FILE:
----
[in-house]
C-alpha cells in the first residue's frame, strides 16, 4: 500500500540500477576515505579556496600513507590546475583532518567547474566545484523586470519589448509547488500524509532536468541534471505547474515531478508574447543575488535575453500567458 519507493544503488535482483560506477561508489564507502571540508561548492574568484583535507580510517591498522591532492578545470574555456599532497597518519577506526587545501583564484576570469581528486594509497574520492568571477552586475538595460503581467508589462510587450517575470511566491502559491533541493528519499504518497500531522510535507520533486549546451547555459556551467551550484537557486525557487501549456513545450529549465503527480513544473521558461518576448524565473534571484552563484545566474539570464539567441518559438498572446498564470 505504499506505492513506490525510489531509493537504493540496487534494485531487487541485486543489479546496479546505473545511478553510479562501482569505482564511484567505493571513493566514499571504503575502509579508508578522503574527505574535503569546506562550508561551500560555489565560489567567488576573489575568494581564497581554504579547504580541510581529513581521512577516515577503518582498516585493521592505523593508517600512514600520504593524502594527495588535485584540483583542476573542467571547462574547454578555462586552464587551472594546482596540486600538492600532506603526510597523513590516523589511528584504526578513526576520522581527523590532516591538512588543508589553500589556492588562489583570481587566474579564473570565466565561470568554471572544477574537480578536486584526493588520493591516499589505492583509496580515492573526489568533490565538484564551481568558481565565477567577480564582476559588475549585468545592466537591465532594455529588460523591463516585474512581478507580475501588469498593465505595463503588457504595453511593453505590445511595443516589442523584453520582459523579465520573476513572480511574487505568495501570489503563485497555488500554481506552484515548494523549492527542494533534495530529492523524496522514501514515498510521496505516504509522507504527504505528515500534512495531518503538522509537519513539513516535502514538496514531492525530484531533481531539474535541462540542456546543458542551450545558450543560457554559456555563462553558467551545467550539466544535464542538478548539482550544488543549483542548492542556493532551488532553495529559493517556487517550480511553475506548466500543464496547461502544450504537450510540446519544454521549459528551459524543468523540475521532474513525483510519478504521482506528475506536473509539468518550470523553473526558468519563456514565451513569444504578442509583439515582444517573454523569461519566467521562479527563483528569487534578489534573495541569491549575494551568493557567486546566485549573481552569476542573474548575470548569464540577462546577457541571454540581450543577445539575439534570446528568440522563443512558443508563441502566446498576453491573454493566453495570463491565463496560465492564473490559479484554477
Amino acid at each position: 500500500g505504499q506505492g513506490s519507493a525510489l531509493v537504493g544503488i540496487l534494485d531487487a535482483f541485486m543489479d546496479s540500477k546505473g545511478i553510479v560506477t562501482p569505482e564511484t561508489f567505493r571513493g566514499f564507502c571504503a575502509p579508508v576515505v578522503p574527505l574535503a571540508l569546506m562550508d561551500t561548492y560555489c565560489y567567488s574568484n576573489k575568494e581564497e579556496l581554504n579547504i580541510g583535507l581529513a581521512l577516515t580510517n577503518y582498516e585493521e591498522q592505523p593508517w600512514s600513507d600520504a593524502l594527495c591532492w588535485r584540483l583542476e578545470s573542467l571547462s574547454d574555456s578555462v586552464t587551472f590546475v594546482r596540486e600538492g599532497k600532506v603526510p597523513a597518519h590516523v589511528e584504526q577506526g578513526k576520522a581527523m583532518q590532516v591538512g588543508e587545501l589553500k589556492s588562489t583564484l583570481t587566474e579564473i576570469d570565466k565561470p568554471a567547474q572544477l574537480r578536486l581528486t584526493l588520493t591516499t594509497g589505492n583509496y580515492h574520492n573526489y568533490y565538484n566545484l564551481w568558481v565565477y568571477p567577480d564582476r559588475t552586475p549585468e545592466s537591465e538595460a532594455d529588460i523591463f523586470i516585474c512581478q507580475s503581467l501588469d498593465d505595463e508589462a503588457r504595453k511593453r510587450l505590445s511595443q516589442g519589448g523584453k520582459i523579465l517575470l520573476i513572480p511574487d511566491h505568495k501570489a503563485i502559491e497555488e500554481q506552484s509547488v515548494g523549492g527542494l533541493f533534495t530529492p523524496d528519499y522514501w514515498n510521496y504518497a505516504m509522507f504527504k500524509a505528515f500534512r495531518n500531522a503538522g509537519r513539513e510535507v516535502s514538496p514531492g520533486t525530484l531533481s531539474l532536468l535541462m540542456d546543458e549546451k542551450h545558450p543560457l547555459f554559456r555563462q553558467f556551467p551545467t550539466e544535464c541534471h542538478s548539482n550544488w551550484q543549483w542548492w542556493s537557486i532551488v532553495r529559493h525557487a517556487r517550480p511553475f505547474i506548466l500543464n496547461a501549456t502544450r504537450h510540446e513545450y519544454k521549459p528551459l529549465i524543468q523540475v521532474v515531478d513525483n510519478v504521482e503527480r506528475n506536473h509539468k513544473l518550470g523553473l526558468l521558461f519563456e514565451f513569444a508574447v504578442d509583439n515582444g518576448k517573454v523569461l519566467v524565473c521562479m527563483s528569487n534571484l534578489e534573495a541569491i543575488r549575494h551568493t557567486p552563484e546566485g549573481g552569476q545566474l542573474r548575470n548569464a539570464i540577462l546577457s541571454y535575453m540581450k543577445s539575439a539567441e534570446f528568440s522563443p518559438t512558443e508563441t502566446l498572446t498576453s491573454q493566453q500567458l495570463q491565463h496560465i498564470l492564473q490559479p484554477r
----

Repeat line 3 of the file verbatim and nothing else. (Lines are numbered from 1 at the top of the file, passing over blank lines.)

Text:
Amino acid at each position: 500500500g505504499q506505492g513506490s519507493a525510489l531509493v537504493g544503488i540496487l534494485d531487487a535482483f541485486m543489479d546496479s540500477k546505473g545511478i553510479v560506477t562501482p569505482e564511484t561508489f567505493r571513493g566514499f564507502c571504503a575502509p579508508v576515505v578522503p574527505l574535503a571540508l569546506m562550508d561551500t561548492y560555489c565560489y567567488s574568484n576573489k575568494e581564497e579556496l581554504n579547504i580541510g583535507l581529513a581521512l577516515t580510517n577503518y582498516e585493521e591498522q592505523p593508517w600512514s600513507d600520504a593524502l594527495c591532492w588535485r584540483l583542476e578545470s573542467l571547462s574547454d574555456s578555462v586552464t587551472f590546475v594546482r596540486e600538492g599532497k600532506v603526510p597523513a597518519h590516523v589511528e584504526q577506526g578513526k576520522a581527523m583532518q590532516v591538512g588543508e587545501l589553500k589556492s588562489t583564484l583570481t587566474e579564473i576570469d570565466k565561470p568554471a567547474q572544477l574537480r578536486l581528486t584526493l588520493t591516499t594509497g589505492n583509496y580515492h574520492n573526489y568533490y565538484n566545484l564551481w568558481v565565477y568571477p567577480d564582476r559588475t552586475p549585468e545592466s537591465e538595460a532594455d529588460i523591463f523586470i516585474c512581478q507580475s503581467l501588469d498593465d505595463e508589462a503588457r504595453k511593453r510587450l505590445s511595443q516589442g519589448g523584453k520582459i523579465l517575470l520573476i513572480p511574487d511566491h505568495k501570489a503563485i502559491e497555488e500554481q506552484s509547488v515548494g523549492g527542494l533541493f533534495t530529492p523524496d528519499y522514501w514515498n510521496y504518497a505516504m509522507f504527504k500524509a505528515f500534512r495531518n500531522a503538522g509537519r513539513e510535507v516535502s514538496p514531492g520533486t525530484l531533481s531539474l532536468l535541462m540542456d546543458e549546451k542551450h545558450p543560457l547555459f554559456r555563462q553558467f556551467p551545467t550539466e544535464c541534471h542538478s548539482n550544488w551550484q543549483w542548492w542556493s537557486i532551488v532553495r529559493h525557487a517556487r517550480p511553475f505547474i506548466l500543464n496547461a501549456t502544450r504537450h510540446e513545450y519544454k521549459p528551459l529549465i524543468q523540475v521532474v515531478d513525483n510519478v504521482e503527480r506528475n506536473h509539468k513544473l518550470g523553473l526558468l521558461f519563456e514565451f513569444a508574447v504578442d509583439n515582444g518576448k517573454v523569461l519566467v524565473c521562479m527563483s528569487n534571484l534578489e534573495a541569491i543575488r549575494h551568493t557567486p552563484e546566485g549573481g552569476q545566474l542573474r548575470n548569464a539570464i540577462l546577457s541571454y535575453m540581450k543577445s539575439a539567441e534570446f528568440s522563443p518559438t512558443e508563441t502566446l498572446t498576453s491573454q493566453q500567458l495570463q491565463h496560465i498564470l492564473q490559479p484554477r